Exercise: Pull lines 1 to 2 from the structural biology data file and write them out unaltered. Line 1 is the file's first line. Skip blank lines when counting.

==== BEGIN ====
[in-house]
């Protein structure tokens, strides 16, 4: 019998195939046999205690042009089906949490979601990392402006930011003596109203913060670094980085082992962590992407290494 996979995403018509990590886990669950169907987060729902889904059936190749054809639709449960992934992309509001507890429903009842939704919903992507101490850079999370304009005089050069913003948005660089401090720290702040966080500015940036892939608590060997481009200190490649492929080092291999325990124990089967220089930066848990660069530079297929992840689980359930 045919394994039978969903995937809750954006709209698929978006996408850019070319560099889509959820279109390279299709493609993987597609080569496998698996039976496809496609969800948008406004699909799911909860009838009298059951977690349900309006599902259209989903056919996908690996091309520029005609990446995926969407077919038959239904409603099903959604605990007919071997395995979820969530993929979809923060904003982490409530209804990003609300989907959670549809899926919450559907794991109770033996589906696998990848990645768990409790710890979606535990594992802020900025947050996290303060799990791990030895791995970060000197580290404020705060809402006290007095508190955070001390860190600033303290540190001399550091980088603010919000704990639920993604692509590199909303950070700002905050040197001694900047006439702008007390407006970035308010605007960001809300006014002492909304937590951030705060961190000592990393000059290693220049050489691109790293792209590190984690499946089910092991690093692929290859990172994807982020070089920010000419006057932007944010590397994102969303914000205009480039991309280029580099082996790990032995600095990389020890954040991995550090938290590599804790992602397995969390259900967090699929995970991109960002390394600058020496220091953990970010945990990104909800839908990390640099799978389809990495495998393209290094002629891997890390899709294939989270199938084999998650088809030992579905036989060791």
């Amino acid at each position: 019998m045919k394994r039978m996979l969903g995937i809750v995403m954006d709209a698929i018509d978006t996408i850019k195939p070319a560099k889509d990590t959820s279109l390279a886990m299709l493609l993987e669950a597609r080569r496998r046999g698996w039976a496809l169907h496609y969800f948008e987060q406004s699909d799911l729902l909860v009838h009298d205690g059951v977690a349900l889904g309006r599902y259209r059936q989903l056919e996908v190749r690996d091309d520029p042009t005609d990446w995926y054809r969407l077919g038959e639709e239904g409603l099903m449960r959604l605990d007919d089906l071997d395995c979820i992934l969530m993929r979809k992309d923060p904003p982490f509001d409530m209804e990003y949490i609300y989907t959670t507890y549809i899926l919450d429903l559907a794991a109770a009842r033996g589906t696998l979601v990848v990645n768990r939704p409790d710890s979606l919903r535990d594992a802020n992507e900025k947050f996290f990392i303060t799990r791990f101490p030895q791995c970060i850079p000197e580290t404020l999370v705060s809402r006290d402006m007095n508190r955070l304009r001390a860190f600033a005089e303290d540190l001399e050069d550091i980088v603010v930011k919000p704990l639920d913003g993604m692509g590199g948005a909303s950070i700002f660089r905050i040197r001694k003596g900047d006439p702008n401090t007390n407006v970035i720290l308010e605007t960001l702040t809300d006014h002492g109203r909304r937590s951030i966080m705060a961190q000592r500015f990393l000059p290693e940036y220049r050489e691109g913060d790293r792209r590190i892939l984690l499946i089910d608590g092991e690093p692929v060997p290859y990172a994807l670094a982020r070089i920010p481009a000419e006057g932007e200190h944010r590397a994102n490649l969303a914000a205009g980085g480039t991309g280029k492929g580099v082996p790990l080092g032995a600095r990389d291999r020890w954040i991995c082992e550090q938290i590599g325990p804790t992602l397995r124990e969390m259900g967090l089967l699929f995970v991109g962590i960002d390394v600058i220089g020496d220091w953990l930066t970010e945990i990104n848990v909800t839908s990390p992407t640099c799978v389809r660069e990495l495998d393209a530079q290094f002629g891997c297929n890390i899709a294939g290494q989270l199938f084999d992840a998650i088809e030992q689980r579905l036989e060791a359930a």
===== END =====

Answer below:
[in-house]
């Protein structure tokens, strides 16, 4: 019998195939046999205690042009089906949490979601990392402006930011003596109203913060670094980085082992962590992407290494 996979995403018509990590886990669950169907987060729902889904059936190749054809639709449960992934992309509001507890429903009842939704919903992507101490850079999370304009005089050069913003948005660089401090720290702040966080500015940036892939608590060997481009200190490649492929080092291999325990124990089967220089930066848990660069530079297929992840689980359930 045919394994039978969903995937809750954006709209698929978006996408850019070319560099889509959820279109390279299709493609993987597609080569496998698996039976496809496609969800948008406004699909799911909860009838009298059951977690349900309006599902259209989903056919996908690996091309520029005609990446995926969407077919038959239904409603099903959604605990007919071997395995979820969530993929979809923060904003982490409530209804990003609300989907959670549809899926919450559907794991109770033996589906696998990848990645768990409790710890979606535990594992802020900025947050996290303060799990791990030895791995970060000197580290404020705060809402006290007095508190955070001390860190600033303290540190001399550091980088603010919000704990639920993604692509590199909303950070700002905050040197001694900047006439702008007390407006970035308010605007960001809300006014002492909304937590951030705060961190000592990393000059290693220049050489691109790293792209590190984690499946089910092991690093692929290859990172994807982020070089920010000419006057932007944010590397994102969303914000205009480039991309280029580099082996790990032995600095990389020890954040991995550090938290590599804790992602397995969390259900967090699929995970991109960002390394600058020496220091953990970010945990990104909800839908990390640099799978389809990495495998393209290094002629891997890390899709294939989270199938084999998650088809030992579905036989060791």